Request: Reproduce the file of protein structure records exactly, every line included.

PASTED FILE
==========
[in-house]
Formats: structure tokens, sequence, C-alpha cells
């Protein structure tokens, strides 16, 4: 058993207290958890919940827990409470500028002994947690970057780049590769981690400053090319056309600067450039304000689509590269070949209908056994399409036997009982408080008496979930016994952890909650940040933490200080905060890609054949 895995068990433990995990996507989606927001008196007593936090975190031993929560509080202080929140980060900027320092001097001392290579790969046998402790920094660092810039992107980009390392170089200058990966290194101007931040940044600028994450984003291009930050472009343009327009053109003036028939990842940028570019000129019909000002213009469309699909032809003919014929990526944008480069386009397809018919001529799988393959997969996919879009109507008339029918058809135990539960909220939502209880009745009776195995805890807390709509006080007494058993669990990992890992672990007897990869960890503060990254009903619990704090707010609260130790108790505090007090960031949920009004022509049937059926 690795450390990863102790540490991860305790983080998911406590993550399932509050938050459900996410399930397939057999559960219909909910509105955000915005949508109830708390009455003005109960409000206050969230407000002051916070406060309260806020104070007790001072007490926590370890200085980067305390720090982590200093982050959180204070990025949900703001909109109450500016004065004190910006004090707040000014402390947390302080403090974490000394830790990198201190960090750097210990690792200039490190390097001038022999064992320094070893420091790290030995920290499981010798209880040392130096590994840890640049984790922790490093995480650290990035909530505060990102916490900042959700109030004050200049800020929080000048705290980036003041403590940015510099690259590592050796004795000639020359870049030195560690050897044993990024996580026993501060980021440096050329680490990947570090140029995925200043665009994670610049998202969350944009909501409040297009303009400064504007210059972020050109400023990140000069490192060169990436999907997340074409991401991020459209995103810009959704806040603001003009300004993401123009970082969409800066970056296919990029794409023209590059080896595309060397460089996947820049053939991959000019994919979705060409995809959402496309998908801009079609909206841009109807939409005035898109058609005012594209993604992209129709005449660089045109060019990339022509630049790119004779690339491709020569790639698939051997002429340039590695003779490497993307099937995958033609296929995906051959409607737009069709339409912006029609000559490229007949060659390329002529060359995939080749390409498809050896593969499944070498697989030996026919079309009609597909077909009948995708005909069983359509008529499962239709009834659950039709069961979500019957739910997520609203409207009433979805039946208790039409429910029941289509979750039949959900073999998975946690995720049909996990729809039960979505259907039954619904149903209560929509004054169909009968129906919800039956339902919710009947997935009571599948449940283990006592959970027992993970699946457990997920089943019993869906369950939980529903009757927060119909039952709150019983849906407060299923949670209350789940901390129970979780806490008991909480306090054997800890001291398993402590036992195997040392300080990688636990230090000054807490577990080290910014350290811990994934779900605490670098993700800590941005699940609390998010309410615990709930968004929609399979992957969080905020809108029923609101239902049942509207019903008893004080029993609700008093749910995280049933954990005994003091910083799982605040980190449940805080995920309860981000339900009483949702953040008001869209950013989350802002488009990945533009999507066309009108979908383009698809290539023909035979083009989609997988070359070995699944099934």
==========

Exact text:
[in-house]
Formats: structure tokens, sequence, C-alpha cells
């Protein structure tokens, strides 16, 4: 058993207290958890919940827990409470500028002994947690970057780049590769981690400053090319056309600067450039304000689509590269070949209908056994399409036997009982408080008496979930016994952890909650940040933490200080905060890609054949 895995068990433990995990996507989606927001008196007593936090975190031993929560509080202080929140980060900027320092001097001392290579790969046998402790920094660092810039992107980009390392170089200058990966290194101007931040940044600028994450984003291009930050472009343009327009053109003036028939990842940028570019000129019909000002213009469309699909032809003919014929990526944008480069386009397809018919001529799988393959997969996919879009109507008339029918058809135990539960909220939502209880009745009776195995805890807390709509006080007494058993669990990992890992672990007897990869960890503060990254009903619990704090707010609260130790108790505090007090960031949920009004022509049937059926 690795450390990863102790540490991860305790983080998911406590993550399932509050938050459900996410399930397939057999559960219909909910509105955000915005949508109830708390009455003005109960409000206050969230407000002051916070406060309260806020104070007790001072007490926590370890200085980067305390720090982590200093982050959180204070990025949900703001909109109450500016004065004190910006004090707040000014402390947390302080403090974490000394830790990198201190960090750097210990690792200039490190390097001038022999064992320094070893420091790290030995920290499981010798209880040392130096590994840890640049984790922790490093995480650290990035909530505060990102916490900042959700109030004050200049800020929080000048705290980036003041403590940015510099690259590592050796004795000639020359870049030195560690050897044993990024996580026993501060980021440096050329680490990947570090140029995925200043665009994670610049998202969350944009909501409040297009303009400064504007210059972020050109400023990140000069490192060169990436999907997340074409991401991020459209995103810009959704806040603001003009300004993401123009970082969409800066970056296919990029794409023209590059080896595309060397460089996947820049053939991959000019994919979705060409995809959402496309998908801009079609909206841009109807939409005035898109058609005012594209993604992209129709005449660089045109060019990339022509630049790119004779690339491709020569790639698939051997002429340039590695003779490497993307099937995958033609296929995906051959409607737009069709339409912006029609000559490229007949060659390329002529060359995939080749390409498809050896593969499944070498697989030996026919079309009609597909077909009948995708005909069983359509008529499962239709009834659950039709069961979500019957739910997520609203409207009433979805039946208790039409429910029941289509979750039949959900073999998975946690995720049909996990729809039960979505259907039954619904149903209560929509004054169909009968129906919800039956339902919710009947997935009571599948449940283990006592959970027992993970699946457990997920089943019993869906369950939980529903009757927060119909039952709150019983849906407060299923949670209350789940901390129970979780806490008991909480306090054997800890001291398993402590036992195997040392300080990688636990230090000054807490577990080290910014350290811990994934779900605490670098993700800590941005699940609390998010309410615990709930968004929609399979992957969080905020809108029923609101239902049942509207019903008893004080029993609700008093749910995280049933954990005994003091910083799982605040980190449940805080995920309860981000339900009483949702953040008001869209950013989350802002488009990945533009999507066309009108979908383009698809290539023909035979083009989609997988070359070995699944099934």